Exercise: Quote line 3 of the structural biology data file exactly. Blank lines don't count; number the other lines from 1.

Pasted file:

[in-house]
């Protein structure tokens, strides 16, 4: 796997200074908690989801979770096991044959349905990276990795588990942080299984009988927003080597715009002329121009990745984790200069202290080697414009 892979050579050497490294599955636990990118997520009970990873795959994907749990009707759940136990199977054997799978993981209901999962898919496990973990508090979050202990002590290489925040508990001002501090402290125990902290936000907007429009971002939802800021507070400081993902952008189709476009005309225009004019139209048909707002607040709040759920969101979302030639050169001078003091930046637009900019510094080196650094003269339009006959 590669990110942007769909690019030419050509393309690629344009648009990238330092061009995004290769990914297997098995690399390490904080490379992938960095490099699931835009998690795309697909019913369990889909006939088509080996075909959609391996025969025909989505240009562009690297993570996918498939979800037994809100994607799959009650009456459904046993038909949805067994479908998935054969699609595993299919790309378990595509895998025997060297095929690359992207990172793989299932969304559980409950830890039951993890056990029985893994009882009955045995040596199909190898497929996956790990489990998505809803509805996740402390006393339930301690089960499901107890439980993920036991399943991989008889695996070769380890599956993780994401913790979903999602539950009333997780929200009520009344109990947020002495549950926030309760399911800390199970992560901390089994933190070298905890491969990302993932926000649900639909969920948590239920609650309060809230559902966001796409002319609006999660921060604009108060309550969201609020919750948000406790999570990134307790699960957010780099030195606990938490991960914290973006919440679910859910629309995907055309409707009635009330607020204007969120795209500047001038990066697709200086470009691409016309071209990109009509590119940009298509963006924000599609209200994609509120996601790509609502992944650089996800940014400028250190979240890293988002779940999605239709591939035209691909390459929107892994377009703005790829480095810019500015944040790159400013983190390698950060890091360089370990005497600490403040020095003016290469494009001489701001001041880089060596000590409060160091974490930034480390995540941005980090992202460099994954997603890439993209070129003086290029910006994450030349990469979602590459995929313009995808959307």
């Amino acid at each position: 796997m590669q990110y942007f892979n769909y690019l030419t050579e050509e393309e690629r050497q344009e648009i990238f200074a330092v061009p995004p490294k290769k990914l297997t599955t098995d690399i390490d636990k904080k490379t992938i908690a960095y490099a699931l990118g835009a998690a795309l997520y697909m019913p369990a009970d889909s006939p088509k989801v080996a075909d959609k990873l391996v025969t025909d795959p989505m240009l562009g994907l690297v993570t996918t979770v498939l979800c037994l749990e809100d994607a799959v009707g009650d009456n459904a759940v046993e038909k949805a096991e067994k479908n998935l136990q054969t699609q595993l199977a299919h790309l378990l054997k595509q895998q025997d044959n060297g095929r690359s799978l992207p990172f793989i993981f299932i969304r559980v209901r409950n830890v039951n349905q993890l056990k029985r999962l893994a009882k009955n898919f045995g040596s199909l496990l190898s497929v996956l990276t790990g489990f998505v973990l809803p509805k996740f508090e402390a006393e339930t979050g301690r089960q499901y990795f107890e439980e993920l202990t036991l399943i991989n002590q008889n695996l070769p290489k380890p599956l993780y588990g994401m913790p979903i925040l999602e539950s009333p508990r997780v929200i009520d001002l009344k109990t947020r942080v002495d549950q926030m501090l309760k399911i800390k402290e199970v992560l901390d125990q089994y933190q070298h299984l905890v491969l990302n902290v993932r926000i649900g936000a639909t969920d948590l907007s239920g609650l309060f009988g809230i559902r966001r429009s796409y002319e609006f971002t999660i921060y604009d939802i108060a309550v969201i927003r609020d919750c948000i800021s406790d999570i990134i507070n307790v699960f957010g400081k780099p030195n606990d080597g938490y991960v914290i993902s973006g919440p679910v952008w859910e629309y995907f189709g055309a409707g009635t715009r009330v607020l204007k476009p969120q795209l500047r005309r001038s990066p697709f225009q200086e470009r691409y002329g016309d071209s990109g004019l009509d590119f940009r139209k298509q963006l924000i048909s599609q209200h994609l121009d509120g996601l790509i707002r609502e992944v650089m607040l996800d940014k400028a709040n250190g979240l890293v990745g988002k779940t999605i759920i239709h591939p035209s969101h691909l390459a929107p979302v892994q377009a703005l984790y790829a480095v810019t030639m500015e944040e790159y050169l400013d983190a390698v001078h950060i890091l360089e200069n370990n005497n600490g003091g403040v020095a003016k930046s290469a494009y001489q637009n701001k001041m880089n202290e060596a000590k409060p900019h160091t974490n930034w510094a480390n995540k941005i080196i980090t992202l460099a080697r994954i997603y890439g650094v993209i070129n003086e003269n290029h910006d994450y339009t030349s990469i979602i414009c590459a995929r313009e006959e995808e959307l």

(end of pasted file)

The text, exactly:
């Amino acid at each position: 796997m590669q990110y942007f892979n769909y690019l030419t050579e050509e393309e690629r050497q344009e648009i990238f200074a330092v061009p995004p490294k290769k990914l297997t599955t098995d690399i390490d636990k904080k490379t992938i908690a960095y490099a699931l990118g835009a998690a795309l997520y697909m019913p369990a009970d889909s006939p088509k989801v080996a075909d959609k990873l391996v025969t025909d795959p989505m240009l562009g994907l690297v993570t996918t979770v498939l979800c037994l749990e809100d994607a799959v009707g009650d009456n459904a759940v046993e038909k949805a096991e067994k479908n998935l136990q054969t699609q595993l199977a299919h790309l378990l054997k595509q895998q025997d044959n060297g095929r690359s799978l992207p990172f793989i993981f299932i969304r559980v209901r409950n830890v039951n349905q993890l056990k029985r999962l893994a009882k009955n898919f045995g040596s199909l496990l190898s497929v996956l990276t790990g489990f998505v973990l809803p509805k996740f508090e402390a006393e339930t979050g301690r089960q499901y990795f107890e439980e993920l202990t036991l399943i991989n002590q008889n695996l070769p290489k380890p599956l993780y588990g994401m913790p979903i925040l999602e539950s009333p508990r997780v929200i009520d001002l009344k109990t947020r942080v002495d549950q926030m501090l309760k399911i800390k402290e199970v992560l901390d125990q089994y933190q070298h299984l905890v491969l990302n902290v993932r926000i649900g936000a639909t969920d948590l907007s239920g609650l309060f009988g809230i559902r966001r429009s796409y002319e609006f971002t999660i921060y604009d939802i108060a309550v969201i927003r609020d919750c948000i800021s406790d999570i990134i507070n307790v699960f957010g400081k780099p030195n606990d080597g938490y991960v914290i993902s973006g919440p679910v952008w859910e629309y995907f189709g055309a409707g009635t715009r009330v607020l204007k476009p969120q795209l500047r005309r001038s990066p697709f225009q200086e470009r691409y002329g016309d071209s990109g004019l009509d590119f940009r139209k298509q963006l924000i048909s599609q209200h994609l121009d509120g996601l790509i707002r609502e992944v650089m607040l996800d940014k400028a709040n250190g979240l890293v990745g988002k779940t999605i759920i239709h591939p035209s969101h691909l390459a929107p979302v892994q377009a703005l984790y790829a480095v810019t030639m500015e944040e790159y050169l400013d983190a390698v001078h950060i890091l360089e200069n370990n005497n600490g003091g403040v020095a003016k930046s290469a494009y001489q637009n701001k001041m880089n202290e060596a000590k409060p900019h160091t974490n930034w510094a480390n995540k941005i080196i980090t992202l460099a080697r994954i997603y890439g650094v993209i070129n003086e003269n290029h910006d994450y339009t030349s990469i979602i414009c590459a995929r313009e006959e995808e959307l």